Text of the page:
A counterproductive policy


Your recommendation of non-detention policy for classes I to VIII, if implemented, will prove to be counterproductive. Teaching, learning and evaluation of the student's performance are three major components of any course of study, especially at the school level. These three are interlinked, and if one is weakened, the other two will automatically become weak. Your recommendation will make teaching a mere tamasha, incentive to learn will be nil and tests/examinations, if at all held, will become an inconsequential exercise. In short, education till class VIII will remain at the play school level. A reasonable measure of compulsion is good to orient children in the right direction. Fear of detention will serve as a catalyst to study well, and will help to inculcate in them a sense of responsibility, besides better development of their cognitive faculties.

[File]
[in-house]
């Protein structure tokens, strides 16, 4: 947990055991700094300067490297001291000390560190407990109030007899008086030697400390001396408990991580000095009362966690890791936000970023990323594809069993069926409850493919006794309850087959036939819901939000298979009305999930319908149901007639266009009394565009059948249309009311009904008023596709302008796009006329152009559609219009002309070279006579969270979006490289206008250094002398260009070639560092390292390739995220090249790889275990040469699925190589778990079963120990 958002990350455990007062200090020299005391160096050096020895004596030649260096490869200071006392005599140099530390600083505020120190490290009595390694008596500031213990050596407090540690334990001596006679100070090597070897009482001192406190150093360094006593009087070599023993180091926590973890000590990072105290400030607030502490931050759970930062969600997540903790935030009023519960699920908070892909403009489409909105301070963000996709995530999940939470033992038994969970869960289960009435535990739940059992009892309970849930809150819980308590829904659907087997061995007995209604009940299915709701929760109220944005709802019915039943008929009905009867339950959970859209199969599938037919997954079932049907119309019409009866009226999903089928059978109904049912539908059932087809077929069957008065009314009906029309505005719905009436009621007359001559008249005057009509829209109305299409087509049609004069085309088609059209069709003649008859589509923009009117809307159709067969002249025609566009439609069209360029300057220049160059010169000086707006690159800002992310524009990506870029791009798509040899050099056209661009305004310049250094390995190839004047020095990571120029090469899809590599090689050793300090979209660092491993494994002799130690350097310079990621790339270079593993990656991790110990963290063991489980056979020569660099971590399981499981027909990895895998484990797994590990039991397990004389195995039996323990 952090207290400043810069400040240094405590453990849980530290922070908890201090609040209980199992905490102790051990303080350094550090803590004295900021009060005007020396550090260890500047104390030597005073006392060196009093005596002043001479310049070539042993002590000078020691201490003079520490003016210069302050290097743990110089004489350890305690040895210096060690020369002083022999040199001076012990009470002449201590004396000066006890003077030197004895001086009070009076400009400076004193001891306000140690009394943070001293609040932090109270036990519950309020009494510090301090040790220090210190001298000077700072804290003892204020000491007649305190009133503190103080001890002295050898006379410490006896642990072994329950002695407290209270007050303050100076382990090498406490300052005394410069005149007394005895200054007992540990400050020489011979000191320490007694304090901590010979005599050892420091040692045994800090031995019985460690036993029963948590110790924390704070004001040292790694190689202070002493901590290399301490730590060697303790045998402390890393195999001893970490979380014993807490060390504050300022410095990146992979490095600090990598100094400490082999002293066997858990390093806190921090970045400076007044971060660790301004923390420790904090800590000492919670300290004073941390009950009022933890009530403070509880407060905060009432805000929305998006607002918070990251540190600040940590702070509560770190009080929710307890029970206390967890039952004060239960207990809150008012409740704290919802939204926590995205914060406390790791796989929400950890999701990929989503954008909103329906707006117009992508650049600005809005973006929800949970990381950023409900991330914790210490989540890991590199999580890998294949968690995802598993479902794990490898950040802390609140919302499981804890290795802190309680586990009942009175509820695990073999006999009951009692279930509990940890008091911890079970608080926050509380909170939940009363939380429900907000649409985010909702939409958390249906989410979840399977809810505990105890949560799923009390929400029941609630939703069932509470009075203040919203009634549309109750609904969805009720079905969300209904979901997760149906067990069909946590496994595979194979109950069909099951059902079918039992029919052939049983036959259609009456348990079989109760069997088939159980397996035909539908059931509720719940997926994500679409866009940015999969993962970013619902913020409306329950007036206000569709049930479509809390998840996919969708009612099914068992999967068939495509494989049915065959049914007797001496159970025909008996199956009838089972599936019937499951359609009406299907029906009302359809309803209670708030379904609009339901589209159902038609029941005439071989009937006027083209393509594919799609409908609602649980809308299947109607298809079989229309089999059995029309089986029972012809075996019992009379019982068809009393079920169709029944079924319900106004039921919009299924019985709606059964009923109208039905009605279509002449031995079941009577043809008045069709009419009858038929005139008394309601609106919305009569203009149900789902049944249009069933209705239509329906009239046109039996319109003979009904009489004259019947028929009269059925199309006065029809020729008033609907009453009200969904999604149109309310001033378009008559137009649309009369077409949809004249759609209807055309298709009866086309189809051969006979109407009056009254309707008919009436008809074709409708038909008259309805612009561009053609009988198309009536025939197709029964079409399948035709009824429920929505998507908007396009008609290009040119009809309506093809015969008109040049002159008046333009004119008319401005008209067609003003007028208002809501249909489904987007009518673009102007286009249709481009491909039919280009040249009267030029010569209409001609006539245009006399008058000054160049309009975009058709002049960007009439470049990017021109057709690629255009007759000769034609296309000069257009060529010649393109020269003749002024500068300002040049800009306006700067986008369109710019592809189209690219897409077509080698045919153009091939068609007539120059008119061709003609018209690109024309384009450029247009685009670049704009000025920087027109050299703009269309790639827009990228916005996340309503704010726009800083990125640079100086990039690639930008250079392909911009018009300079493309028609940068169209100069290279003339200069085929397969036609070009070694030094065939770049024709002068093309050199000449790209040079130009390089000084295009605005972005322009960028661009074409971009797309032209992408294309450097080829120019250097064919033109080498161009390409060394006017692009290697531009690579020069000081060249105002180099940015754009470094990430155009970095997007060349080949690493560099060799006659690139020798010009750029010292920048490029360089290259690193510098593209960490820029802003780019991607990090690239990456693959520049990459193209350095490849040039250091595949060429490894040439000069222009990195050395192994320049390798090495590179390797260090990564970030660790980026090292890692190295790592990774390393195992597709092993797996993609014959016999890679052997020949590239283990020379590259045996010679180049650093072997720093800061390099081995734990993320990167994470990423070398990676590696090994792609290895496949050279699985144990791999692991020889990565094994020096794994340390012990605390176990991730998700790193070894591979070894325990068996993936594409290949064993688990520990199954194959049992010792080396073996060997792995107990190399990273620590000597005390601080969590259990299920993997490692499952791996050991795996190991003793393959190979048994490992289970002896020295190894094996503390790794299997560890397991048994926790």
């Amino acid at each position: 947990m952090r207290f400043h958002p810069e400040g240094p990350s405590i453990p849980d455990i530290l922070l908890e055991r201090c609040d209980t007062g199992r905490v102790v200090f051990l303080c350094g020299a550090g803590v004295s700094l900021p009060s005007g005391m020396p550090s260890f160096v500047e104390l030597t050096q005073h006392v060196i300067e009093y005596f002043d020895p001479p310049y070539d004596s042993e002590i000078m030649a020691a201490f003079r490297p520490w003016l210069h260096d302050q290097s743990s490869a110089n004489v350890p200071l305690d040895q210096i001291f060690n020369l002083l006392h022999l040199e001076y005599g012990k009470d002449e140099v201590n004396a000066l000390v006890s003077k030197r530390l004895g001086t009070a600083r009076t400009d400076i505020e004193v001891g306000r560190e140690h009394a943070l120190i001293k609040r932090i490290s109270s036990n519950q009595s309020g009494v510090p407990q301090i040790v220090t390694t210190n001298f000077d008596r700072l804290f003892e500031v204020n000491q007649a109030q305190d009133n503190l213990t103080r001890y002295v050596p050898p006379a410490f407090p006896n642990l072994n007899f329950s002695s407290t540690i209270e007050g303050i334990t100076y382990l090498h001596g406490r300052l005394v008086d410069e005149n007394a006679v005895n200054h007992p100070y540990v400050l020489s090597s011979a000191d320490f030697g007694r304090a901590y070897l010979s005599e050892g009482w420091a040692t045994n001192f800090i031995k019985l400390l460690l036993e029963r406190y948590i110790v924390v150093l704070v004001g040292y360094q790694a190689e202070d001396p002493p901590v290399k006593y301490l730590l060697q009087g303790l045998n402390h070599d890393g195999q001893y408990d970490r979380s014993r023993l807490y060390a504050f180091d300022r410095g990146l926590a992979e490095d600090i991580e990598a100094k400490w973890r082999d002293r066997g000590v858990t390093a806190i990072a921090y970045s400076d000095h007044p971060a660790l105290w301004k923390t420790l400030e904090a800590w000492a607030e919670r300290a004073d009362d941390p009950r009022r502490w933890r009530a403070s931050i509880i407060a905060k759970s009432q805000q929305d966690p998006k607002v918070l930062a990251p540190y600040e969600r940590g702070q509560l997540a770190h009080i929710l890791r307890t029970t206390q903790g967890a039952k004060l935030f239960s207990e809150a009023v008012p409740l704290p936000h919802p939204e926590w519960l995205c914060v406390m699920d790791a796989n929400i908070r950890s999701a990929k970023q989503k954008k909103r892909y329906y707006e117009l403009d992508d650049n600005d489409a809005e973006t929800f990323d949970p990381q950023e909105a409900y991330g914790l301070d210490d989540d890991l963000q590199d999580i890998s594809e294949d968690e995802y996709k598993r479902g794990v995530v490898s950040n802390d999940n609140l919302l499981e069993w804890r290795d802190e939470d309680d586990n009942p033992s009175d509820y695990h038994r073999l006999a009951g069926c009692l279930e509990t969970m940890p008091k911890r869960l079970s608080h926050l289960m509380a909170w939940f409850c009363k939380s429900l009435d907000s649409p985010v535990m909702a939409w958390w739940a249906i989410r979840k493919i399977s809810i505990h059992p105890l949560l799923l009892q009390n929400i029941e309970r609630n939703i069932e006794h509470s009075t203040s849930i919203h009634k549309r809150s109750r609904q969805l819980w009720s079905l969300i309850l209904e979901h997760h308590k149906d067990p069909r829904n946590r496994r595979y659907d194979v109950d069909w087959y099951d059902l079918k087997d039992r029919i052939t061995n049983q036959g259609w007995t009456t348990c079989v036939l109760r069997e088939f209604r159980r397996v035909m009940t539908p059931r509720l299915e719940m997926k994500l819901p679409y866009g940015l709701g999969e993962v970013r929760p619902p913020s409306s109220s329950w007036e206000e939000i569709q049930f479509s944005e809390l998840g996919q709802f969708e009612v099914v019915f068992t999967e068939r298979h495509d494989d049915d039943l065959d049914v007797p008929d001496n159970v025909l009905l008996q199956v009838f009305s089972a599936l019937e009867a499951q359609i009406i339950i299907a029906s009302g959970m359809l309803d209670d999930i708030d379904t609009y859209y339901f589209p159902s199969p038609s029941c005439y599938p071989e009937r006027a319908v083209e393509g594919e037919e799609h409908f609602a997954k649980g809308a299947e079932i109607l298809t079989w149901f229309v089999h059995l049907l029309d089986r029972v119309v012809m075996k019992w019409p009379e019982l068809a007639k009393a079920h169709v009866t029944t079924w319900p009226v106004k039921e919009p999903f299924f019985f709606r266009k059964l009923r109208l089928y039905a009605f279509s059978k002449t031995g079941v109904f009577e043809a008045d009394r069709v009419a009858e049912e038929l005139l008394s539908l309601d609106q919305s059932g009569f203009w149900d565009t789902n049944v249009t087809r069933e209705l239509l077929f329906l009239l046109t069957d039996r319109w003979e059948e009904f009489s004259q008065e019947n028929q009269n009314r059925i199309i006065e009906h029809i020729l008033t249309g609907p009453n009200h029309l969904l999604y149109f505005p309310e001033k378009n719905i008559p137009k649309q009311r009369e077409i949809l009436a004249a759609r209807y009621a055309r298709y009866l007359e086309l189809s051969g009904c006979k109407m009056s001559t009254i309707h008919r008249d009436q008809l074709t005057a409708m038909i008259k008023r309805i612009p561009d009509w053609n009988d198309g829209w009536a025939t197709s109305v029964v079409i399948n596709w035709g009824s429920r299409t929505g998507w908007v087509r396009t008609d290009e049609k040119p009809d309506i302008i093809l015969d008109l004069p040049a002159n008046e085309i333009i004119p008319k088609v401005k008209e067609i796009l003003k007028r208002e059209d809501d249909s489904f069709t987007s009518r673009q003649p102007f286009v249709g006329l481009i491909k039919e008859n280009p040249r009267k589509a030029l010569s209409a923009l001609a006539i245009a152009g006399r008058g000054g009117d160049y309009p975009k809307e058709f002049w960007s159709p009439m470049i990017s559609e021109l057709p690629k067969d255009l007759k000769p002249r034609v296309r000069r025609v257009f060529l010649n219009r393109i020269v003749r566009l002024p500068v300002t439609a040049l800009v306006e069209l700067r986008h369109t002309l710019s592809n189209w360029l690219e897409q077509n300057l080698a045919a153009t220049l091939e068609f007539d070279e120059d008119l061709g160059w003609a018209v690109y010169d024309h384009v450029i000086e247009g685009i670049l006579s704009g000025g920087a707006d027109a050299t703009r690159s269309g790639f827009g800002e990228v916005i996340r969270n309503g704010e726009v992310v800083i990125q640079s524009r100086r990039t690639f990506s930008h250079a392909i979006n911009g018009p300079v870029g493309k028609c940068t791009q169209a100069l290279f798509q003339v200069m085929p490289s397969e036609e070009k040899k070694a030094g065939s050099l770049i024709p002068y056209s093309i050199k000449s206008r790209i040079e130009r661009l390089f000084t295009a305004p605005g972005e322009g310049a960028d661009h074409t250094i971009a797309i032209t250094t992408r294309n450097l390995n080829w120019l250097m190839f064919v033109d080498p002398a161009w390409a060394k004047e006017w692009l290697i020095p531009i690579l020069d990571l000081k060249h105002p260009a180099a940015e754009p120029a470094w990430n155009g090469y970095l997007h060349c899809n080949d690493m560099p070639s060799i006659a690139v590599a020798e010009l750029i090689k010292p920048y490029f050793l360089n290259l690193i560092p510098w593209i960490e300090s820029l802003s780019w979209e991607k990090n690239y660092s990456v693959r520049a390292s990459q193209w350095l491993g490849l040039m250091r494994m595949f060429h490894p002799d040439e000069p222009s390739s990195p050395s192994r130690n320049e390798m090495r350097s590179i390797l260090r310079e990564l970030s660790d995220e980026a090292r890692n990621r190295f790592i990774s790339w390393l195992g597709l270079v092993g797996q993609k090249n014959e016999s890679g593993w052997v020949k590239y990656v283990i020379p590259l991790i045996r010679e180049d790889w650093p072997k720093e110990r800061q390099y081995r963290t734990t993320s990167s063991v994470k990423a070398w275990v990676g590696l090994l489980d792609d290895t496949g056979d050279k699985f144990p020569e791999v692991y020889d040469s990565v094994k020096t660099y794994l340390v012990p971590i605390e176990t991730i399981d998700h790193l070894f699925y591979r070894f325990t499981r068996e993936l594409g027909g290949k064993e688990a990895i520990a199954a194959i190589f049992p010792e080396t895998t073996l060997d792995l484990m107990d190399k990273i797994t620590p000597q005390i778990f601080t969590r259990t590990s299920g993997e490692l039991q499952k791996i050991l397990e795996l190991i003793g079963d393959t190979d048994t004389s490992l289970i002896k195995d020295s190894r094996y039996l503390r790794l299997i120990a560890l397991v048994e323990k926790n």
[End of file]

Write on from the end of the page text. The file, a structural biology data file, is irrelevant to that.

A student is detained in any class not only because he/she has not achieved the minimum level of learning expected in that class, but also because he/she will not be able to cope with the course of study prescribed for the next class. Though detention may be a disappointment to the affected students, it could, in most cases, be only temporary, and repeating the course in a class would make them better equipped for higher classes. It is in any way better than detaining them in class IX or X, when they are a more vulnerable age group.

K K Cherian

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The Week

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